HOW CAN the Daily News say that the SEPTA service cuts make sense (editorial, April 2)? These cuts don't make sense. This is the beginning of the total dismantling of our transit system. These cuts will hurt our region's economy since it will be harder to attract new jobs and will only hasten the departure of companies who are considering leaving our area. As a supporter of Gov. Rendell, I ask him to address this issue of dedicated transit funding and fix this problem once and for all. It is sad that we continue to remain near the bottom of the list in the funding of the transit system our country.
NEWS
November 6, 2009
As I stood in line waiting for my train home for more than an hour Tuesday night, I debated whether the SEPTA union president had lost his mind, or whether I should get a job driving a bus. As the time passed and the guy behind me kept sneezing, I got more and more agitated at Willie Brown, the SEPTA union head who walked away from the bargaining table in the middle of the night, leaving thousands of riders in the lurch. Calling a strike without warning at 3 a.m. was dirty pool.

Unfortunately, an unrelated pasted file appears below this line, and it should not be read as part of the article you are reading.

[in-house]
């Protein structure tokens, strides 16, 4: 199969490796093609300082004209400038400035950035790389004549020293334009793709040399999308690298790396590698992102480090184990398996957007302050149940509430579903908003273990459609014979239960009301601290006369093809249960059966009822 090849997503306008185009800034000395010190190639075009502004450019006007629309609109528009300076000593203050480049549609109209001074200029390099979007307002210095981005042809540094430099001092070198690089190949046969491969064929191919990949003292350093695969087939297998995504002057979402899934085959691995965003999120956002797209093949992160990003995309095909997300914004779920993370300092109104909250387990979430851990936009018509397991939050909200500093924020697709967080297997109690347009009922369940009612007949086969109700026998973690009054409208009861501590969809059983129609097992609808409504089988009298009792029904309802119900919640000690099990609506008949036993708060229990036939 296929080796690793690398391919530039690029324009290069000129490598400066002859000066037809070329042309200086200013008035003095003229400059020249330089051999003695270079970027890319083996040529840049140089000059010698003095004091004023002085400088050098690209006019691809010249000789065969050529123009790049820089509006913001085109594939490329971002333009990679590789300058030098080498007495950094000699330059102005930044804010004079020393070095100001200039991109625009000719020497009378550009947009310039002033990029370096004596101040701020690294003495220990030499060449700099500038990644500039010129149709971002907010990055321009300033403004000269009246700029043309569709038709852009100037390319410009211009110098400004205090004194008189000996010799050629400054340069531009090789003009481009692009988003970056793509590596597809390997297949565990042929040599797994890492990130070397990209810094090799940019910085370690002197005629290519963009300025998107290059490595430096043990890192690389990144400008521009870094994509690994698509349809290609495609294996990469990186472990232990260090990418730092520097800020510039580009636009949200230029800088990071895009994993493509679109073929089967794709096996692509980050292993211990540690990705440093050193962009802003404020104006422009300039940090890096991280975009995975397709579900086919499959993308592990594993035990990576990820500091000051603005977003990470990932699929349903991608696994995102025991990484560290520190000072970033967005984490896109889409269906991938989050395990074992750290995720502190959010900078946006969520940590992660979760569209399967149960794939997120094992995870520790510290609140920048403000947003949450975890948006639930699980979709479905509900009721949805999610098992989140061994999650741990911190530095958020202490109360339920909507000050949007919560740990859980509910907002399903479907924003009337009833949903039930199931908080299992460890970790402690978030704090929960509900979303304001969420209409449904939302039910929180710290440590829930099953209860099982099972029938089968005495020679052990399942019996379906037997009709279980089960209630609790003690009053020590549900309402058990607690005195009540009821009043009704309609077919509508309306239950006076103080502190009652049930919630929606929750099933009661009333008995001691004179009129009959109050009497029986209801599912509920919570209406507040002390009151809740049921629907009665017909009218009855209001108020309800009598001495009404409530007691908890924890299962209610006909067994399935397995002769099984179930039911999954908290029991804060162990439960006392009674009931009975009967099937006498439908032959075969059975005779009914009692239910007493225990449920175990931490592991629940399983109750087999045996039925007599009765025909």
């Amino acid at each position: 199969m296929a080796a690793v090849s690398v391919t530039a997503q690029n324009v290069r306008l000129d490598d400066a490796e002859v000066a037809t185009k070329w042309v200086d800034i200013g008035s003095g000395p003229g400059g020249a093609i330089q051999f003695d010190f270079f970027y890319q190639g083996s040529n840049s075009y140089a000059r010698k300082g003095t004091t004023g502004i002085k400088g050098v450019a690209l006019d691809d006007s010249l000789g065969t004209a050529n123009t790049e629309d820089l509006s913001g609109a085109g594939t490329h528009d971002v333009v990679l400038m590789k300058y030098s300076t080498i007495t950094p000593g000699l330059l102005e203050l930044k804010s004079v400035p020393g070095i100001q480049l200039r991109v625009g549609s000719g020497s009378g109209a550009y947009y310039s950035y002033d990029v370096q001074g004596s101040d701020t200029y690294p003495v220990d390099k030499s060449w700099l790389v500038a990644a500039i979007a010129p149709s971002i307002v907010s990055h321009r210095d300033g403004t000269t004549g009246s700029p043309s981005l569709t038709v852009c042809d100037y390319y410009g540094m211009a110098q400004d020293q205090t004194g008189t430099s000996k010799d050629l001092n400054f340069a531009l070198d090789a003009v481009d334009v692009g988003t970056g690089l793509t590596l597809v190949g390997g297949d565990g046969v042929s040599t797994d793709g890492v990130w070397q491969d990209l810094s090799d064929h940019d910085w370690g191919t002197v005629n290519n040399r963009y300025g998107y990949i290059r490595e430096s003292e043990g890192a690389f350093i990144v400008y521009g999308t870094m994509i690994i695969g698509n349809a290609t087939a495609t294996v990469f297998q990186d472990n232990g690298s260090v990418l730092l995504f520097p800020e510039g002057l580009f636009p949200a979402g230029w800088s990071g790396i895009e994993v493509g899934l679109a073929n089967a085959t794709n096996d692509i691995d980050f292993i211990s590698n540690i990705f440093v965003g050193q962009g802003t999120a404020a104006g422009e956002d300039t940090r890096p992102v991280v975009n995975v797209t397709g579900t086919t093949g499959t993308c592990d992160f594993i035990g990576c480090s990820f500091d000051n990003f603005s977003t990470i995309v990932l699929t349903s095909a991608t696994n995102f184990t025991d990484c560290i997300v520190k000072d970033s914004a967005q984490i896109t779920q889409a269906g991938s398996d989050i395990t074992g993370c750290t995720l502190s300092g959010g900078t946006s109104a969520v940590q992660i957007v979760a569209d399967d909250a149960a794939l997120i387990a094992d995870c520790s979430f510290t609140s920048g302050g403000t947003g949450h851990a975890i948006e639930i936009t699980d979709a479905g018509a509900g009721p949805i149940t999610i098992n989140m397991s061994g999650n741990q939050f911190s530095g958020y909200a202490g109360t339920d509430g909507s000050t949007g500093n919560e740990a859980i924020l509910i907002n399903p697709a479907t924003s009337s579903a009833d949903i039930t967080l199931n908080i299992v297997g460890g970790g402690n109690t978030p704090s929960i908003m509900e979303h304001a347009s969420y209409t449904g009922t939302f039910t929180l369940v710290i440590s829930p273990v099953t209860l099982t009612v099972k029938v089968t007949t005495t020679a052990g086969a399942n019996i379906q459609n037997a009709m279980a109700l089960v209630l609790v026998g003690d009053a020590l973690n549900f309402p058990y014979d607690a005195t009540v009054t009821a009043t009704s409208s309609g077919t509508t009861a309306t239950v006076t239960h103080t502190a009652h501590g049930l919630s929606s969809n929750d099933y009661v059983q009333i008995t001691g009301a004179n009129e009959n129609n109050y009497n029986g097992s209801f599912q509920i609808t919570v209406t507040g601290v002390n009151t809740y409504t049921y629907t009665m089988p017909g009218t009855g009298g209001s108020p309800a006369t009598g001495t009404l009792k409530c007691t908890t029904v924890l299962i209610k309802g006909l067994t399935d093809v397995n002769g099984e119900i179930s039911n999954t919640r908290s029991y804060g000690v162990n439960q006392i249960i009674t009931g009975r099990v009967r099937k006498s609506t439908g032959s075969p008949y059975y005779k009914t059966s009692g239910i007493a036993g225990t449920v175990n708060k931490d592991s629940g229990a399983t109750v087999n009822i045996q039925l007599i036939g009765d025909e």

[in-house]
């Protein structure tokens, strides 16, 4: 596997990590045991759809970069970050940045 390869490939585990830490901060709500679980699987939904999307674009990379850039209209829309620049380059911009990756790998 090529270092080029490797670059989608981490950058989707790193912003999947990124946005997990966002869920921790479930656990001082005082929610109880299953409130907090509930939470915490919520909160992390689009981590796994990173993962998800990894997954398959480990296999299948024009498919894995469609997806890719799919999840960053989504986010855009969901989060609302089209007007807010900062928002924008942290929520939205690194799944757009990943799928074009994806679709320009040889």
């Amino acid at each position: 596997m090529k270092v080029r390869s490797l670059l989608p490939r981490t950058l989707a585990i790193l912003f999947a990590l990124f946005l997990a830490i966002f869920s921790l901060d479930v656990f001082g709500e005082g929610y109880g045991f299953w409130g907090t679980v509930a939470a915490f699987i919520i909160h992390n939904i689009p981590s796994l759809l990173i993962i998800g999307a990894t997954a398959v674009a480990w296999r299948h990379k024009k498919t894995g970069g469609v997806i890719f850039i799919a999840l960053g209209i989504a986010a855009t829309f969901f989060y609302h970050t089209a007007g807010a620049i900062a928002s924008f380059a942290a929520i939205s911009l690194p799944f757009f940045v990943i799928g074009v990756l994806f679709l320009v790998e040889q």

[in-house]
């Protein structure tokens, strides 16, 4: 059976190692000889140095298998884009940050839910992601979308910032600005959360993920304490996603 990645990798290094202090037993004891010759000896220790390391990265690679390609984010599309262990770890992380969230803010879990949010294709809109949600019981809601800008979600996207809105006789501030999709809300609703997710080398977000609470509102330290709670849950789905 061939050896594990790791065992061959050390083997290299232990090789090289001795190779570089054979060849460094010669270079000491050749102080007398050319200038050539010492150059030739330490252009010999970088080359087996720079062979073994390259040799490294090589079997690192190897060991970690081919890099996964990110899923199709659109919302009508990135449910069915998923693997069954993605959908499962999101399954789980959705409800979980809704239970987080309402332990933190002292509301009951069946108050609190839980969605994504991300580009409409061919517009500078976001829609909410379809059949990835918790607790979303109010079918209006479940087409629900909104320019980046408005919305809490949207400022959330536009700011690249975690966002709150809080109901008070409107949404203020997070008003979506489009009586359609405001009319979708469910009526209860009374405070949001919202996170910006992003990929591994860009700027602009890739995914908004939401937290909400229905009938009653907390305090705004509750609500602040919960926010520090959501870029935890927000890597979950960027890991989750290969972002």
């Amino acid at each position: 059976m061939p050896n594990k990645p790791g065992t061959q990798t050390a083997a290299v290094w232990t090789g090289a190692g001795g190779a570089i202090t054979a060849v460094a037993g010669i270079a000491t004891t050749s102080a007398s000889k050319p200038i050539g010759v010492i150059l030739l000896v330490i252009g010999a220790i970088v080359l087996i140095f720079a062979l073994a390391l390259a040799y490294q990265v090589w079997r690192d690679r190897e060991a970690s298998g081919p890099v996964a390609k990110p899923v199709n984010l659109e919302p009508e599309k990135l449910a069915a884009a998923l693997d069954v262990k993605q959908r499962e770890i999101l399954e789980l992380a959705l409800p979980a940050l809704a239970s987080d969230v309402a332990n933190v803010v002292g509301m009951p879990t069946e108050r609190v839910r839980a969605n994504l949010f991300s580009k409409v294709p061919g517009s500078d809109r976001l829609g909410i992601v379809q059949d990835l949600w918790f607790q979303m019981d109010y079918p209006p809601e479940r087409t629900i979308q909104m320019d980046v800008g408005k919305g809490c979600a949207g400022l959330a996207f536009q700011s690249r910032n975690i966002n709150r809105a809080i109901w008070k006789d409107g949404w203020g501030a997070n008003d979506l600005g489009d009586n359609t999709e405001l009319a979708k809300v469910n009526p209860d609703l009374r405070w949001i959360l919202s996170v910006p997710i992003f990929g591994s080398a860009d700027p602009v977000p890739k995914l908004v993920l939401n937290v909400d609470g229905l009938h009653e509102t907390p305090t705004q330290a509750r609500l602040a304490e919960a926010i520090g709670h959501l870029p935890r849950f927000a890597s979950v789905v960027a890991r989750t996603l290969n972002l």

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ARTICLES BY DATE
NEWS
October 30, 2014 | By Jessica Parks, Inquirer Staff Writer
SEPTA's plan to expand rail service to King of Prussia got a major boost from the state with last year's transportation-funding bill. Yet two years into the project's planning, funding remains its largest hurdle. "We have funds for about 30 percent of the design, but the big question is: How do we pay for the construction?" SEPTA general manager Joseph M. Casey said Tuesday. "We need help, we need financial help, to get this going. " Casey gathered with fellow planners and politicians at the Chemical Heritage Foundation to discuss the need for rail service linking Philadelphia to King of Prussia, and what it would take to make it happen.
NEWS
October 29, 2014 | BY VINNY VELLA, Daily News Staff Writer vellav@phillynews.com, 215-854-2513
ALTHOUGH SEPTA's largest union is meeting tomorrow to take a strike vote, a source said riders don't have to worry about the subway shutting down on Monday. But what happens after that is a different story. Transport Workers Union Local 234 - which represents nearly 5,000 bus drivers and subway and trolley operators - is in the midst of heated negotiations with the transit authority over health-care benefits and pensions, according to union officials. TWU's members have been working without a contract since the spring, when the union's previous agreement expired.